> One of the most important factors in education is to make it relevant. But how can that be done in a community where there are no relevant materials, even if the government had the money to print and distribute them?
> The concept behind the OLPC project - individual computers for each student linked into a mesh classroom intranet - answers this and many other educational needs in a far cheaper and far more immediate way than any collection of books and other traditional materials that could be made available. Once the teachers get the computers and learn how to set them up, their goal will be to create a classroom where the computer largely replaces both books, and paper based work.
> I think that it's a bit of a mistake for the OLPC promoters to talk about the benefits of the internet. Teachers will probably turn off internet access for most of the day, so that the class will concentrate on their lessons. The internet will be used mainly at scheduled times for research projects or to allow the students to interact with classes in other parts of the country, or even other continents. (Much of the criticism will disappear when OLPC equipped classes begin to set up interactive sessions with classes in the developed world.)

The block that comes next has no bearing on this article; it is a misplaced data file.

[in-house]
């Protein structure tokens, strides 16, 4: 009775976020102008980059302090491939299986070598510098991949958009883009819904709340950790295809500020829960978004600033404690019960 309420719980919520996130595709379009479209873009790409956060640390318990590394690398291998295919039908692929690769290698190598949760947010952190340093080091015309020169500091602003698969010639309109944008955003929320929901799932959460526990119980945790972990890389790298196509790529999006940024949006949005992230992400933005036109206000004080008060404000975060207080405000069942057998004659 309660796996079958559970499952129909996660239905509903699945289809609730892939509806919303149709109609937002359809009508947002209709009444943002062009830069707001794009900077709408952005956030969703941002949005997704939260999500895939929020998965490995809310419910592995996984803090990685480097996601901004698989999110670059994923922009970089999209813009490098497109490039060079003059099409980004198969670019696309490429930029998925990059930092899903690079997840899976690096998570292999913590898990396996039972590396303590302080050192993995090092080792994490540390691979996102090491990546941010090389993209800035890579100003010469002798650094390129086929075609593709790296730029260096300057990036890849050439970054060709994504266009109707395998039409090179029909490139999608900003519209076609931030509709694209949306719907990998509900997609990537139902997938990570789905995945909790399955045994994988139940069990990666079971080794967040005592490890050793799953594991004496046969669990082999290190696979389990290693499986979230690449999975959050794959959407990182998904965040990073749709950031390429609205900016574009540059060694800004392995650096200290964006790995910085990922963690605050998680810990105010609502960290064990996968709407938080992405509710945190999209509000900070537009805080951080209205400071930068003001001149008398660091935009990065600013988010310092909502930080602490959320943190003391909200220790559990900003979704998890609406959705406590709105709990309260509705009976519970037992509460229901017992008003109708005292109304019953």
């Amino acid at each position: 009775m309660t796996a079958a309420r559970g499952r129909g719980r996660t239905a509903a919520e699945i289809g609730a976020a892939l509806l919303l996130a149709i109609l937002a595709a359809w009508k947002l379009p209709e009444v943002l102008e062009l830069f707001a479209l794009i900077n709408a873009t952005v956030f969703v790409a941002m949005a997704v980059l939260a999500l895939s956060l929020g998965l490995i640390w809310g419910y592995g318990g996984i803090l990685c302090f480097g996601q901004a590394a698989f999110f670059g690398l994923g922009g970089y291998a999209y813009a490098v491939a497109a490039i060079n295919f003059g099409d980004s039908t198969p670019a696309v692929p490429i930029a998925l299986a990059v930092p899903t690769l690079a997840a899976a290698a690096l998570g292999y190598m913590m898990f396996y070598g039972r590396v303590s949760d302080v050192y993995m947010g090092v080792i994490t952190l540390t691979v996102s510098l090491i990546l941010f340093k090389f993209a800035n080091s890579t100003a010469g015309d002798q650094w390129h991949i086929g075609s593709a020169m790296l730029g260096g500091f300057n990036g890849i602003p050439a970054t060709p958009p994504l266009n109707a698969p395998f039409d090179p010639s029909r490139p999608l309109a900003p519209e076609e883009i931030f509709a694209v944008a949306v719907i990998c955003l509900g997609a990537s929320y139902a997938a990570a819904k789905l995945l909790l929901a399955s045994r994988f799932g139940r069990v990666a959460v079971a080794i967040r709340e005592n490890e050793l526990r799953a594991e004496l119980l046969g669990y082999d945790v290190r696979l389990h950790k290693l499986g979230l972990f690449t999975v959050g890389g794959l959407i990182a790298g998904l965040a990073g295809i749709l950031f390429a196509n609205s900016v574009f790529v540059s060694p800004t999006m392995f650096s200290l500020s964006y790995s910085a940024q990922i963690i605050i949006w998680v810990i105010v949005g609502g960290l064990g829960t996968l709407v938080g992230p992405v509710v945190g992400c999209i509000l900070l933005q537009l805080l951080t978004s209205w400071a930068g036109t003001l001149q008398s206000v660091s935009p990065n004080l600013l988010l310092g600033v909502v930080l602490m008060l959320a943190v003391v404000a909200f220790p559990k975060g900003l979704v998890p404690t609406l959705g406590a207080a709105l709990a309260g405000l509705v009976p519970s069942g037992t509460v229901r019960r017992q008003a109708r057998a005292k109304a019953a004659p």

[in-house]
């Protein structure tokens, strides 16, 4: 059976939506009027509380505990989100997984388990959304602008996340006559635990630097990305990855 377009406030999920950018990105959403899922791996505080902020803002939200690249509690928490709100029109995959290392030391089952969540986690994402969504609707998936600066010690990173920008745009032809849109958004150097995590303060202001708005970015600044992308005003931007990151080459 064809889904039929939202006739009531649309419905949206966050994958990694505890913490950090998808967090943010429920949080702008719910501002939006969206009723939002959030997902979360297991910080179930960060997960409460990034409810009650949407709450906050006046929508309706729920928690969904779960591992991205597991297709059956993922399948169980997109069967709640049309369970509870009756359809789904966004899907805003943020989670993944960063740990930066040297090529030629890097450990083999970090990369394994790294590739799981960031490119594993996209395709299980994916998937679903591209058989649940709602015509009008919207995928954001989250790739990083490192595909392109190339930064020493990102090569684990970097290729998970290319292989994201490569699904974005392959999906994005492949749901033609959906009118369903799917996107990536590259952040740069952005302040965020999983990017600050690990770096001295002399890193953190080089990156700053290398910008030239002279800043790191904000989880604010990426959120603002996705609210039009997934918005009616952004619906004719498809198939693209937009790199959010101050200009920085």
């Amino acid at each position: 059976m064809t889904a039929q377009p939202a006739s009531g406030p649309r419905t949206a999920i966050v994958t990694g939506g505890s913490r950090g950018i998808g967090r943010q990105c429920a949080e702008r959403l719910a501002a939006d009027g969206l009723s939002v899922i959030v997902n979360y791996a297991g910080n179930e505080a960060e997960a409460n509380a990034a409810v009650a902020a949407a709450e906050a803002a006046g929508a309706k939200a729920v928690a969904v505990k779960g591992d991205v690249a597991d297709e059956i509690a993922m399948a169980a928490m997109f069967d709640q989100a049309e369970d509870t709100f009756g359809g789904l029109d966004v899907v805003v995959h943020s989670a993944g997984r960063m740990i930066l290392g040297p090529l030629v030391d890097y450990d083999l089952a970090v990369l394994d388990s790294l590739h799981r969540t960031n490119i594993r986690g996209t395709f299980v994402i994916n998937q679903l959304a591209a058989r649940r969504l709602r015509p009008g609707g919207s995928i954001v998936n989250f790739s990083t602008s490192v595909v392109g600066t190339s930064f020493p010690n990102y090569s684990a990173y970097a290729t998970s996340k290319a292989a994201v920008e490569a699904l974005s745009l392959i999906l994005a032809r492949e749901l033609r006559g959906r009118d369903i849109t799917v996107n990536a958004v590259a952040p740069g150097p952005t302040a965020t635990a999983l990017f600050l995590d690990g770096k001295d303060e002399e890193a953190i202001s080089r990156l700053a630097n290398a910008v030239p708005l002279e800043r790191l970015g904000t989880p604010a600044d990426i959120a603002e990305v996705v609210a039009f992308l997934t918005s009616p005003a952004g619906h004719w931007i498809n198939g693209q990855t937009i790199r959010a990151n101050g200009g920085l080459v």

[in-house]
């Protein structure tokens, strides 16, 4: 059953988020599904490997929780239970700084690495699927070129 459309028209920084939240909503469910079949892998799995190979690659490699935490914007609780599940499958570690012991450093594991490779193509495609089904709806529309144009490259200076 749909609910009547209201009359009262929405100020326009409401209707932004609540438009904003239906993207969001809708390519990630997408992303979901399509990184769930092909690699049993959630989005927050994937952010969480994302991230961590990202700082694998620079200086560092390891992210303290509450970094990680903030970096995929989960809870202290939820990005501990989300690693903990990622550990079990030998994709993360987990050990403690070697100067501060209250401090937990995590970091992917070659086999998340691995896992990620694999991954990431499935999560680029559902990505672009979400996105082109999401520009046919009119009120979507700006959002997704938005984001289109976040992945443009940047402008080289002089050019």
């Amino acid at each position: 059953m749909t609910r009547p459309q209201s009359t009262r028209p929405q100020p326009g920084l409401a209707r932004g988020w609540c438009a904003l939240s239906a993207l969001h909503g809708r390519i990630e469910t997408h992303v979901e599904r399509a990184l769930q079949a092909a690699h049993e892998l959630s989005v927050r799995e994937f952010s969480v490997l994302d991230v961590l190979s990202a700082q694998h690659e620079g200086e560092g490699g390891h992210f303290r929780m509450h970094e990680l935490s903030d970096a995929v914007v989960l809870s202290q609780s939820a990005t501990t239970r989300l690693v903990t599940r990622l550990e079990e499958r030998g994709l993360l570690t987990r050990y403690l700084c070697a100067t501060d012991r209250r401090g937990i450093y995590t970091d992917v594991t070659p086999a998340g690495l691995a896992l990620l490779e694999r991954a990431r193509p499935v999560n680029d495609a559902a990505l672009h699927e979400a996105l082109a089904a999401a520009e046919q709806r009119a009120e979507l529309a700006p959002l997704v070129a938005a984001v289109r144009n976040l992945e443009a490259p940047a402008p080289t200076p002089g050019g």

> Governments which adopt the OLPC model will almost certainly supplement them with more powerful computers for the teachers, large disk drives and CD burners for storage, and digital cameras. Lessons loaded from a CD or created on the teacher's computer will be instantly available via the network to all the students, without the need to go to the copier or use a single sheet of paper. A demonstration like solving a math question on the blackboard will be done instead on the shared screen, and then saved instead of being erased to make room for the next problem. If a student neds extra help after class or was away sick, the demonstration will be there when it's needed, and instead of re-creating it for the next class, the teacher's time can be spent more productively.